Cramer drew sharp distinctions between the United States and the European Union, emphasizing why he remained bullish on America’s future, especially in light of destruction in the market. Wednesday the Dow plunged 389 points, the S&P took a 3.67 percent nosedive, and the NASDAQ fell 3.88 percent. (Update: The European Central Bank on Thursday aggressively bought Italian bonds with short maturities.)
“We function. They don't. We actually have a workable currency. They don't. We have vast natural resources. They don't,” he said. “Our large banks will by and large survive and even thrive. Theirs won't and are in real danger here.”
Cramer referenced his declaration a day ago that the stock market just doesn't make sense, that the markets should be falling apart, not rallying, on Italian chaos; that the euro should be sinking, not rising, because of Italy's inability to pay its bills.
Wednesday was totally different because Italy, one of the world's largest economies and an even bigger borrower, is most likely going to come up short paying its government's bills. The world's bond buyers jacked up the interest rate they are demanding Italy pay them for the privilege of supporting their bloated welfare state, and the price has gotten too high for the government to pay the bill by itself.
Italy either has to get help immediately from its fellow Europeans and the International Monetary Fund, or it defaults.
The latter option is so close to economic suicide that the offer of help, as unpalatable as it might be, is the only realistic way to go unless we want the global economy to stop in its tracks, Cramer said. Whatever the Republican presidential candidates might say, an Italy that fails to pay its bills is an Italy that can set off a chain reaction which will cause terrible shockwaves around the globe, including here in the United States. The world's banking system can shut down quickly and, as Hemingway said on bankrupcty, gradually then suddenly.
So, the market acted rationally Wednesday, even if it was harsh.
U.S. vs. Italy
There are several important factors that differentiates the United States from Italy, and why Cramer remains a booster of the good ol' U.S. of A.
1. They are stuck with the euro. Cramer said it's obvious the euro is at the root of Europe's problems here, as well as why he's not advocating 100 percent cash here. The euro is alive and sick, but because of the monetary interrelation, the European Monetary Union is going to have to print trillions of Euros to get out of this one.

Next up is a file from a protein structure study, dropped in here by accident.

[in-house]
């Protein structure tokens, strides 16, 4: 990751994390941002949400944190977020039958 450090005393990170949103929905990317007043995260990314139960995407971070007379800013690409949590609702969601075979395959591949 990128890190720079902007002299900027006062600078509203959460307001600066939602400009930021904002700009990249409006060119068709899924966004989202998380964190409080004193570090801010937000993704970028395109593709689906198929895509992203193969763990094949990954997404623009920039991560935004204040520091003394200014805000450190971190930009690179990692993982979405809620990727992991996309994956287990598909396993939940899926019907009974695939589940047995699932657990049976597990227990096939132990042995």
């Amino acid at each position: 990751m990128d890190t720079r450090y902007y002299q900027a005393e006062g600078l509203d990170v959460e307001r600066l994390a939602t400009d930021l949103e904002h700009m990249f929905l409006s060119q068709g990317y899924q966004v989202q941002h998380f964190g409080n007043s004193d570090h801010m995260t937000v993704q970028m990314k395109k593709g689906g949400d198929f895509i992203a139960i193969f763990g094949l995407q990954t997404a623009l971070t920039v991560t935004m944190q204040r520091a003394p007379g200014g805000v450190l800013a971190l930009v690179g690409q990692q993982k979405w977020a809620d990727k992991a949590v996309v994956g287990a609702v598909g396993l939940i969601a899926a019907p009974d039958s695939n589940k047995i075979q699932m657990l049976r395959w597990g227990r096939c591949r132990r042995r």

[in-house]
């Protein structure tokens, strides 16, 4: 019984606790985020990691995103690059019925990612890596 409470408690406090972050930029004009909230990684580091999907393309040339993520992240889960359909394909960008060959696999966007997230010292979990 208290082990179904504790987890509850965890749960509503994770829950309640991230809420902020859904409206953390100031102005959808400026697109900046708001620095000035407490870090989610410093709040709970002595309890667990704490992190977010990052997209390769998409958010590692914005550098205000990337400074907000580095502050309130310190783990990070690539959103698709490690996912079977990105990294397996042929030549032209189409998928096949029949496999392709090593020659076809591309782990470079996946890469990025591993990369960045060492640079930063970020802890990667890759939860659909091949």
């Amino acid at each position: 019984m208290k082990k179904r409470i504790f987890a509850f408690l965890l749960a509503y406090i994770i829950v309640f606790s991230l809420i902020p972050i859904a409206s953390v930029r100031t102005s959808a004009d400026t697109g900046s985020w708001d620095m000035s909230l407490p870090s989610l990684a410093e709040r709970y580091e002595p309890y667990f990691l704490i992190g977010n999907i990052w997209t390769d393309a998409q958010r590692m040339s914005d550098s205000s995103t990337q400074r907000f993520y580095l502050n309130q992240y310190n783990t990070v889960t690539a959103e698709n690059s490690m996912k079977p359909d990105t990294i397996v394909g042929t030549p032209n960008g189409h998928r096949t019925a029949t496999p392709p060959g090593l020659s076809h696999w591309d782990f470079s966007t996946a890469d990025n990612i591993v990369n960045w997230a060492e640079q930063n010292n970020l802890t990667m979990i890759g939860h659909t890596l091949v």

2. We have the almighty dollar. Criticize the greenback all you want, but it hasn't allowed any particular state, even the golden one, to bring us down. Unlike Europe, there's no doubt the union will be preserved. It isn't 1861.
3. We have abundant natural resources, including enough natural gas to make America energy self-sufficient if we used it to fuel surface vehicles. No way Europe can ever do that.
4. Our banks are loaded with capital. Financials at U.S. banks will prevail even if their stocks remain awful. Regional banks are actually starting to make a comeback because they have little mortgage bond exposure and nothing to do with Europe.
5. We have a functioning central bank. The Federal Reserve is a hated institution for many of the Republicans presidential candidates, but it works. Plus, it isn't torn asunder by the cacophony of 17 disparate nations. It's run by one guy.
6. U.S. companies are strong. "Their balance sheets are the strongest I have ever seen them in my 31 years of investing," Cramer said, "and in times of stress like this, the balance sheet is what matters." Even General Motors bankrupt not that long ago, has oodles of cash now and can withstand anything the Italians, the Spanish or just about anyone else can throw at them.
7. Our government is capable of acting when it must. In late 2008 and 2009, Washington could could still summon the energy to save the financial system, even after General Motors, Fannie Mae and Freddie Mac, AIG, Lehman Brothers, Bear Stearns and countless other smaller concerns went belly-up. Until MF Global , brought down by European bank debt, can you recall a major company that's gone belly-up since we met our figurative financial Waterloo? No, because we took action. Europe, on the other hand, seems paralyzed as their actual Waterloo, the sequel, certainly worse financially than the original, now seems impossible to avoid.
The list could go on.
"We are not their children," Cramer said. "We're saving our own economic lives, which is why, my bottom line tonight is I refuse to get panicked, depressed or downhearted about the good old USA."
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